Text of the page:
Reviewed by Todd Jepperson
In Mark Alpert’s The Orion Plan, available Feb. 16, 2016 from St. Martin’s Press, Earth finally makes contact with an alien species, and it’s not pretty. When a strange, meteorlike object is observed travelling at unbelievable speeds on a direct collision course with earth, NASA scientist Dr. Sarah Pooley makes what she thinks is the most difficult phone call of her life. She contacts the United States military to warn them of the impending destruction of all of New York. The object is big enough to punch a hole right through the shell of our planet, and possibly even destroy it.
Except it doesn’t.
Dr. Pooley watches as a large part of the object is ejected, and only a small part changes course and heads for a hillside in the park. A fullscale military search is launched, but they’ve got the landing site completely wrong. Dr. Pooley tries to show them the error of their plans, but who is she to be smarter than military scientists?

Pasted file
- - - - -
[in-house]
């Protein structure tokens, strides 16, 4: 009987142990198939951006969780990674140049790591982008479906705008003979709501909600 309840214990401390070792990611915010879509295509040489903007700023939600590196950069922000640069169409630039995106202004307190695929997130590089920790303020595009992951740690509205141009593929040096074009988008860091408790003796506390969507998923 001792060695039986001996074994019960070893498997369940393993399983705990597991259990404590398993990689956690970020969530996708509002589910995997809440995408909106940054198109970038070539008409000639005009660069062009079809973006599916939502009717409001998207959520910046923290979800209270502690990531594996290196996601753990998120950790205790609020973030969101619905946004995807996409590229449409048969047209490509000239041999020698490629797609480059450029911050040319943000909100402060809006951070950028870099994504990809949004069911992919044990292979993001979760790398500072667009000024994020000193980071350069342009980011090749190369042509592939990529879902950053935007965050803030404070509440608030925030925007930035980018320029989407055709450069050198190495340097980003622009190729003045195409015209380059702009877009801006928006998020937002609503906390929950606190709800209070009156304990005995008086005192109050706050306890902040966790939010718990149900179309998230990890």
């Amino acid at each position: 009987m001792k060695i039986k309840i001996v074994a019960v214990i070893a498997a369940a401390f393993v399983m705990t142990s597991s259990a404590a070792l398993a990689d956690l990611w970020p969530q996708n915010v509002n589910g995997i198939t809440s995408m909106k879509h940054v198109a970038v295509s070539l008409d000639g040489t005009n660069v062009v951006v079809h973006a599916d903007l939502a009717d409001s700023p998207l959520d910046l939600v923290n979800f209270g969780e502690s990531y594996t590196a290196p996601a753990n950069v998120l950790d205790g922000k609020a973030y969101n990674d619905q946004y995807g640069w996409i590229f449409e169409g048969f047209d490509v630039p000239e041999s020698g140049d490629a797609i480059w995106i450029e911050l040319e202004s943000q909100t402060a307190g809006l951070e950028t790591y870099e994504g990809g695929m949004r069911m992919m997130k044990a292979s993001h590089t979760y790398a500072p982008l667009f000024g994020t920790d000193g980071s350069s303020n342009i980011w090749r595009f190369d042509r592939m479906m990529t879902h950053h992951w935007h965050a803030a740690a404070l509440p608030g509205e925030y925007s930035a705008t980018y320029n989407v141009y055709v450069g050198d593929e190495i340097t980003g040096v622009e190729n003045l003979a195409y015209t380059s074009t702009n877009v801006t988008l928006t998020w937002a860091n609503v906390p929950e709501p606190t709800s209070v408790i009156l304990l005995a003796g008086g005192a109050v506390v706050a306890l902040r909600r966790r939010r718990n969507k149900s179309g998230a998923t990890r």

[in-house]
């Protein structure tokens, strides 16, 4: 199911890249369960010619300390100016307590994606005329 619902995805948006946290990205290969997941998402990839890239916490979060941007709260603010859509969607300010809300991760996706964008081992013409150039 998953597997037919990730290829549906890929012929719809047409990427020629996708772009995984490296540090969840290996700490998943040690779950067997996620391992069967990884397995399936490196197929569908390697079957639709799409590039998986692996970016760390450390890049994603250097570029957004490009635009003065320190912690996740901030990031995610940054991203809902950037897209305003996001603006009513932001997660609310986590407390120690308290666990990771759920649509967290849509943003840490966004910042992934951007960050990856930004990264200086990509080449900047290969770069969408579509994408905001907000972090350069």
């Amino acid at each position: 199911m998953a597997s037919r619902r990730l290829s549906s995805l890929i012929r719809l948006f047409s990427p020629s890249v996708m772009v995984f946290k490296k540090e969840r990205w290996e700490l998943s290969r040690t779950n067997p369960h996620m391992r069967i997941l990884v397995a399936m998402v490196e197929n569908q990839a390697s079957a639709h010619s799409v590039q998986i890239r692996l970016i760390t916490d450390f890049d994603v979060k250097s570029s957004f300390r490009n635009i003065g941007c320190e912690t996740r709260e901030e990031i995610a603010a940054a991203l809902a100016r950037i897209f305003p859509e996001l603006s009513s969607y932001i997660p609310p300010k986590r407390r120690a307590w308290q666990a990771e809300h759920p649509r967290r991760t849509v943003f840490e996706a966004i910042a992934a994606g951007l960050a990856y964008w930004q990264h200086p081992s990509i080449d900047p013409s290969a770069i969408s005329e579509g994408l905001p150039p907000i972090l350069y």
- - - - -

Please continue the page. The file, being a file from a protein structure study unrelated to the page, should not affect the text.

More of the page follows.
Enter Joe. A homeless former Doctor of medicine who happens to be sleeping on the hillside the night the probe slams into it. He sees a second shot at life in the gleaming black sphere. Afterall, wouldn’t someone pay large amounts of money to recover such an expensive piece of technology? So, he does what anyone down on their luck would do. He hides the probe, and tries to locate someone who will pay big money for it. Too bad he’s not the only one on the hillside that night.
A couple of street tough “homeboys” also come to investigate who might be making noise in their part of the city. They expect rival gangs, but find poor old drunk Joe sleeping in his box in the mud, so they stomp him out pretty good. They try to take the probe, and that’s when things get strange. The probe bites, and when it does, the bite leaves a mark in a bad way.
What begins as a somewhat slow introduction to the wide range of characters accelerates into a wild ride of Earth’s last stand against otherworldly invaders. Although there are a few seemingly random detours along the way, Alpert has brought to life a species that is so vastly different from the “little green men” cliché that you won’t soon forget it. “Naomi” is a literary wonder in her own right, and Alpert has definitely done his homework. The characters are extraordinarily developed, with the exception of the Hispanic gang of boys, and the way Alpert envisions interplanetary encounters is incredible.
The Orion Plan is a smart, creative work of Scifi art that will reward the patient reader with several new ideas and a whole new crop of fears. Pick it up on Amazon.com, Barnesandnoble.com, or wherever it is you prefer to shop for books.